Anyone who prints parts with multiple holes knows the headache that can come from designing and post-processing round shapes. In this blog, we are saying goodbye to traditional round shaped holes and exploring the benefits of 3D printing diamond shaped holes instead.
September 14, 2017
3D printing has been around for more than 30 years and is growing exponentially. In fact, it is expected to grow 20% year over year. Top industries including aerospace and defense, automotive and medical are jumping at the chance to incorporate additive technologies into their design workflow. With as many 3D printing solutions as Stratasys offers, it can be challenging for new adopters to know which machine is the best match for their field or application. In this blog, we identify which technology and level 3D printer can help your company get started.
September 13, 2017
Stratasys offers a variety of thermoplastic materials, all of which are designed to make strong, durable parts. Traditionally, consumers tend to gravitate toward ABS because it is the most well-known of the thermoplastic materials Stratasys offers. However, there is a dark horse in the FDM material lineup that few people look into, and it could prove to be a better solution to your needs over ABS. That material is called ASA. Keep reading to see how the two materials compare.
September 8, 2017
For this article, we compare the three different nylon based materials offered by Stratasys for FDM 3D printing. Each of these materials have their own advantages and drawbacks. Keep reading to learn about the technical properties of Nylon 6, Nylon 12 and Nylon 12CF (carbon filled) and why you would choose one material over another for your next engineering project.
To wrap up our three-part blog series focused on applications of 3D printing in the medical industry, we'll discuss the use of 3D printers specifically in the hospital setting. While research on 3D printing in hospitals has been published as far back as 1998, the majority of publications date after 2014—this is a result of recent technological advancements and being more newly adopted into this medical sector. Keep reading to see how 3D printing is changing the game for hospital's surgical departments, clinical training and patient recovery programs.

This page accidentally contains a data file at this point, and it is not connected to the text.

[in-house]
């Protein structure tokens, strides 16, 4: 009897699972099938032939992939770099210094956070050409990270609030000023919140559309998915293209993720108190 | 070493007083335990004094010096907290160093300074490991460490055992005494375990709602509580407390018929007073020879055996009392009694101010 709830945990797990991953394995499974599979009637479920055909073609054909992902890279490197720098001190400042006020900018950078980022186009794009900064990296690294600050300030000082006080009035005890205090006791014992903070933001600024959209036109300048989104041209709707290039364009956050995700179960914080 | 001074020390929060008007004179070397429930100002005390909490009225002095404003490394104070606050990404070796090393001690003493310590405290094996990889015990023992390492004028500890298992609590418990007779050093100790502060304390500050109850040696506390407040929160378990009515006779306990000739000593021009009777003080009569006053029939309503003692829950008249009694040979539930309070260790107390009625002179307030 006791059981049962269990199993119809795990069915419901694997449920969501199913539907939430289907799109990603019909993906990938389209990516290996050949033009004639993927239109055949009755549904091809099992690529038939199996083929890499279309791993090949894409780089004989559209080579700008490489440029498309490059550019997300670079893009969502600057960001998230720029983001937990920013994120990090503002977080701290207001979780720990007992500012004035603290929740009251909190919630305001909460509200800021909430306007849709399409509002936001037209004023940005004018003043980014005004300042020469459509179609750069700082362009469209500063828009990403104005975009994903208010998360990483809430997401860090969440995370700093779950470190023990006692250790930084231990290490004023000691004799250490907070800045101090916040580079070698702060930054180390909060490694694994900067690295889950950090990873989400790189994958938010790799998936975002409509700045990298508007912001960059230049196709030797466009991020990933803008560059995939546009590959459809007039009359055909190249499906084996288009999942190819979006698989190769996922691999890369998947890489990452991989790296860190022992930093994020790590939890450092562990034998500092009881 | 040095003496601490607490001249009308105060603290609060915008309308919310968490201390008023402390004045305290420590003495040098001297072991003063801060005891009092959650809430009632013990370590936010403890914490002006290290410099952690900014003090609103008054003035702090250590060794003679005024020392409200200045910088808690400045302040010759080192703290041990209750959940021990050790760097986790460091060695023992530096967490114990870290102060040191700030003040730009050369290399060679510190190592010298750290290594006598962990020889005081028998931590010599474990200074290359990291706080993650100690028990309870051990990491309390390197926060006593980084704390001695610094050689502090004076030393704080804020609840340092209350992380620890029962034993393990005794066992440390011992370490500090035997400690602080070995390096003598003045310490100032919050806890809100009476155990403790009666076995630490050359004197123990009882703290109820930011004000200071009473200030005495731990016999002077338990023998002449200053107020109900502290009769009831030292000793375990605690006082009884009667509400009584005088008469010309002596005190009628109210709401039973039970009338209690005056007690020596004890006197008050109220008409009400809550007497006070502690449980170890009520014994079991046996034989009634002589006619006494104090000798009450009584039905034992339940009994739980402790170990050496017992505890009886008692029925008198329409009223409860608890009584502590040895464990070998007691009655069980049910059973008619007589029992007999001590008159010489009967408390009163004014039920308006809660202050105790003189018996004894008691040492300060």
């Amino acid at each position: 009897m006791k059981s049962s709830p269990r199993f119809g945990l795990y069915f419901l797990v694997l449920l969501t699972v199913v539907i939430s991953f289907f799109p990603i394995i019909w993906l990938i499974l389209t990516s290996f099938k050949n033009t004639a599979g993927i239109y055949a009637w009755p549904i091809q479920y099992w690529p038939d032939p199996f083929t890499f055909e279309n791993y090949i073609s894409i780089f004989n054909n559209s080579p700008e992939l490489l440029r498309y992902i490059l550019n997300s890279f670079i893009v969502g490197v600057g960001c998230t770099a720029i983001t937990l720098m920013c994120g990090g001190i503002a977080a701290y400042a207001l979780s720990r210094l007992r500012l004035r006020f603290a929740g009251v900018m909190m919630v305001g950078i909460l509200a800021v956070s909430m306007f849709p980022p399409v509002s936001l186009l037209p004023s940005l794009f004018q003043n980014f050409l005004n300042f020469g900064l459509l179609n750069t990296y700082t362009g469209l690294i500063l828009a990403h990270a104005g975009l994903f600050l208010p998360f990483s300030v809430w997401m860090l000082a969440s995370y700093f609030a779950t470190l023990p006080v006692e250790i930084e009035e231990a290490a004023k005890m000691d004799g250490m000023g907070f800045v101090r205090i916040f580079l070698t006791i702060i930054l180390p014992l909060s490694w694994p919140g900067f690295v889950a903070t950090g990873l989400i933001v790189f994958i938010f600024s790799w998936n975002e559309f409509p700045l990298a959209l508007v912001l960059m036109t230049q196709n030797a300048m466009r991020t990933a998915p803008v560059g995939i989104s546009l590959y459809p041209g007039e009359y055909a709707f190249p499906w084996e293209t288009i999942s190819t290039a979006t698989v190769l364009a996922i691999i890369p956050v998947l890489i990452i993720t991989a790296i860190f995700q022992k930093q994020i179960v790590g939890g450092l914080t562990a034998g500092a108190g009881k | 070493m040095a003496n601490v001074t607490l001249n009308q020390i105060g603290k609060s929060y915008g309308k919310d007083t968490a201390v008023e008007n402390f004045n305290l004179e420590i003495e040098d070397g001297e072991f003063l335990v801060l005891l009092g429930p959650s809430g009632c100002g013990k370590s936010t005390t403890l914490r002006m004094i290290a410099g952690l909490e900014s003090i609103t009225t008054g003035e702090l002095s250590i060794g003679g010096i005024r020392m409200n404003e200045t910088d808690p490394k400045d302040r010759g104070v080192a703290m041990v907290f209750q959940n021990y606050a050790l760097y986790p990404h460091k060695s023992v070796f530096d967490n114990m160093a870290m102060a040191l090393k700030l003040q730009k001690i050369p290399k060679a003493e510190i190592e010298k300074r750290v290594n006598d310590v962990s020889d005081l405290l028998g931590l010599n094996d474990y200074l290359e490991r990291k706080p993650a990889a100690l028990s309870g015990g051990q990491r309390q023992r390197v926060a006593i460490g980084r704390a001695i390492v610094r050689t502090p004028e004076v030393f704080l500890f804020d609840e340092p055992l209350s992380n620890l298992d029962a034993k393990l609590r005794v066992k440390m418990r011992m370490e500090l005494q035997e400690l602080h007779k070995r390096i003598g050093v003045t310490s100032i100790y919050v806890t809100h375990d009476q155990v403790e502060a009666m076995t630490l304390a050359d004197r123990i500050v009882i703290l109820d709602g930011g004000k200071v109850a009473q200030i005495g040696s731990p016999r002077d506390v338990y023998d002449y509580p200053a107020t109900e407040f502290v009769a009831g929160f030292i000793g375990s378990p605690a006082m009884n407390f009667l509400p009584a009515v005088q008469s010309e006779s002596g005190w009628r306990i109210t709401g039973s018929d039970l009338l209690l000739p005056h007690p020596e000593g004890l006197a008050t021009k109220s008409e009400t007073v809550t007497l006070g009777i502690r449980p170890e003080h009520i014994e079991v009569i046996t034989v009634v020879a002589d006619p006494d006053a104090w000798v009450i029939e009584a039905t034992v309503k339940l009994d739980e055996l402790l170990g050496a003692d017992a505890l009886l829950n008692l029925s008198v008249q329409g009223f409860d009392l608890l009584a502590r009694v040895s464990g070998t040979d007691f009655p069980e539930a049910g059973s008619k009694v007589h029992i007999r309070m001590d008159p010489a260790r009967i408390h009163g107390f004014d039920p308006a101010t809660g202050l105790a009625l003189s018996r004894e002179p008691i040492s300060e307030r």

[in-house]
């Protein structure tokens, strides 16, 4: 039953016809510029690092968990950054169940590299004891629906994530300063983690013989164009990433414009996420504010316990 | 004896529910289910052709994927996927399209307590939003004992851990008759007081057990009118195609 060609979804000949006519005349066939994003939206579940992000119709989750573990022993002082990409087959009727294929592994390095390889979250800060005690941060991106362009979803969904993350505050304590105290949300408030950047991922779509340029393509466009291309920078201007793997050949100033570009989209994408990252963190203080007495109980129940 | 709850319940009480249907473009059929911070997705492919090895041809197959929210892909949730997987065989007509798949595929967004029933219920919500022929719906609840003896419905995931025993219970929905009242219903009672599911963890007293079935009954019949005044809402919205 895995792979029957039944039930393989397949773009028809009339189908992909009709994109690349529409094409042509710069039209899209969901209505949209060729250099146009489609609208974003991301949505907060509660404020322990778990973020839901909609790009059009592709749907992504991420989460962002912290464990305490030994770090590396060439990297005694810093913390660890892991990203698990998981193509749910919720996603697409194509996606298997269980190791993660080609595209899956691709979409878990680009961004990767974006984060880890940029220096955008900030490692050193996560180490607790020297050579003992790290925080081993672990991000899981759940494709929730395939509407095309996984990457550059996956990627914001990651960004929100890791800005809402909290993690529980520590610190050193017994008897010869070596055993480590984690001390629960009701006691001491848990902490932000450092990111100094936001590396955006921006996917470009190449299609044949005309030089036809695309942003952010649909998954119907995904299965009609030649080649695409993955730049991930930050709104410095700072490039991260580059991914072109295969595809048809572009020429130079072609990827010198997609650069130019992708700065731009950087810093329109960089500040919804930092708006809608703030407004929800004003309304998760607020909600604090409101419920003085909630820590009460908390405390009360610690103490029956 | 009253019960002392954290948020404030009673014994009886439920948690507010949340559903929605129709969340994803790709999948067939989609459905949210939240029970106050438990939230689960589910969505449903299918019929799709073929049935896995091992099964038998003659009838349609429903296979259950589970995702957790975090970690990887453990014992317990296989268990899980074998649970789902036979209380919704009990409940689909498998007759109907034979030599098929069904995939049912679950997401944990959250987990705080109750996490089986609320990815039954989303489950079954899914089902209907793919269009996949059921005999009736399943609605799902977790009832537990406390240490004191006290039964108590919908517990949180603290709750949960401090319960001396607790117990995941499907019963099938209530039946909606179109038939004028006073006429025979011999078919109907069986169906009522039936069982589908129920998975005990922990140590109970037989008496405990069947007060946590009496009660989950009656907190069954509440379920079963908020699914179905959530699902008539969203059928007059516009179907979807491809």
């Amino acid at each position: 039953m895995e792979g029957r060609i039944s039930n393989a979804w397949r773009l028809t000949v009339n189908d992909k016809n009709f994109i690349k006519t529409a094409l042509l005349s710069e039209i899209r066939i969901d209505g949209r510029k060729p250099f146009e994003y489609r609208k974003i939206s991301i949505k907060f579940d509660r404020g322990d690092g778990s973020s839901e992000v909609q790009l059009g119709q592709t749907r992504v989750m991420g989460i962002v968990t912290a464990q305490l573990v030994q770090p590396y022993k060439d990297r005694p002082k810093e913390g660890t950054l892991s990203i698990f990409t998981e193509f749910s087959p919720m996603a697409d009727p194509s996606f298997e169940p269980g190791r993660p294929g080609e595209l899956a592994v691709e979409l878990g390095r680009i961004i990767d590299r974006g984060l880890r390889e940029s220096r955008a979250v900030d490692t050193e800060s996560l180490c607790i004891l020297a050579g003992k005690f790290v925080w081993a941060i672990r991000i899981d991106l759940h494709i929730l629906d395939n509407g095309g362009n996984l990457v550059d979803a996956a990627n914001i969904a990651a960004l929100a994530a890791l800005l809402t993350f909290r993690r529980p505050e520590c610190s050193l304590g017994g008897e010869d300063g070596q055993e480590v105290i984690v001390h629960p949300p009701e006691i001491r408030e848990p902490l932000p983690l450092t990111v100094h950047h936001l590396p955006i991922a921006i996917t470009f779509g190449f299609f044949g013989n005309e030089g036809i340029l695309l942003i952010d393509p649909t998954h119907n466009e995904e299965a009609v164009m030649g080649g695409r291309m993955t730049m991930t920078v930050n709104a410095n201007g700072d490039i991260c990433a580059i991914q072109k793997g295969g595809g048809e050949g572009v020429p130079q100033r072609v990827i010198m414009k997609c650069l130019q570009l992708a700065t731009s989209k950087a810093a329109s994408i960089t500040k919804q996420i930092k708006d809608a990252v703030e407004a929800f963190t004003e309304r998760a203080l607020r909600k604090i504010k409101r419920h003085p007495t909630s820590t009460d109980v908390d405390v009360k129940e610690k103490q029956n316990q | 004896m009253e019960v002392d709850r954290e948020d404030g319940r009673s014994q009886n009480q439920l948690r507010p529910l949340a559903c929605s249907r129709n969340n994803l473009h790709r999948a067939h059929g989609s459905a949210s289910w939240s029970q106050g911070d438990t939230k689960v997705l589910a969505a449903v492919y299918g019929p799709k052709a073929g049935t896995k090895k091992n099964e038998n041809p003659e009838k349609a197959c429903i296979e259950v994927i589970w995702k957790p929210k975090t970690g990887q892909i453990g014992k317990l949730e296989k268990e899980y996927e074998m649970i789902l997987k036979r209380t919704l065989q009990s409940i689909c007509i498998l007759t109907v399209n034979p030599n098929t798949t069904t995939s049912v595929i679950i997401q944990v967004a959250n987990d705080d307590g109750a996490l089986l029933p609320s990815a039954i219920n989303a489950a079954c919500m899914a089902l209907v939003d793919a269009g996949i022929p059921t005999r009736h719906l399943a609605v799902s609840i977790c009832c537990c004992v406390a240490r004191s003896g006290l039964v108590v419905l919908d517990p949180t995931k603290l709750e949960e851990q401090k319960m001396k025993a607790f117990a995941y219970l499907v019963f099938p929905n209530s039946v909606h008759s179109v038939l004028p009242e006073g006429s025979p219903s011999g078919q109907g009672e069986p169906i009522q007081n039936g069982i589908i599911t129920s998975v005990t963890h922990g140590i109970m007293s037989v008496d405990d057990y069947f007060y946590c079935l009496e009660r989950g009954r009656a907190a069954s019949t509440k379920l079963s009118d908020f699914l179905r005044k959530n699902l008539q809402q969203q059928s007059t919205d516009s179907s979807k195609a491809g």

August 31, 2017
While still evolving, 3D printing has largely impacted how R&D departments, research labs and product development teams approach medical device manufacturing. In Part 1 of our three-part blog series, we talk about how 3D printing helps customize prosthetics, orthotics and bionics. In Part 2, we outline how it's used in different stages of medical device development and is advancing biomedical engineering and the healthcare industry.
August 29, 2017
In the past decade, new additive technologies have emerged, empowering researchers and lending more accurate, costumizable solutions to the medical industry. In our blog, we outline how additive technologies enable tailor-made prosthetics, orthotics and bionics.
By this point in your life, chances are you have probably used a hot glue gun at least once. It is a common household tool used for a variety of projects. Stratasys FDM 3D printers are the same. Like glue guns, FDM technology is a common additive manufacturing tool for a range of applications. In this blog, I highlight the top four industry uses for FDM printers.
3D printing is shaping the way the automotive industry is designing and developing cars. Learn how our client, KRC Power Steering out of Kennesaw, Georgia, uses Stratasys’ 3D printers to manufacture high-performance power steering systems.
3D printing can revolutionize the way you do business. It has been proven time and time again in a number of different industries and applications. Keep reading to see if 3D printing is the right investment for your company.
Technologies like Fused Deposition Modeling (FDM) are commonly known by the most experienced, and novice, manufacturers. However, a vast number of professionals are not as aware of the use cases for Stratasys PolyJet technology. In this article, I focus on PolyJet printers and the three leading industries that use this remarkable advancement in additive manufacturing.
Studies show that people are 80% more likely to remember what they do than what they read, so educators across the country are incorporating more hands-on approaches, such as 3D printing, into their curriculum. 3D printing in education offers students and researchers the opportunity to enhance STEAM and design skills and apply them to real-world applications.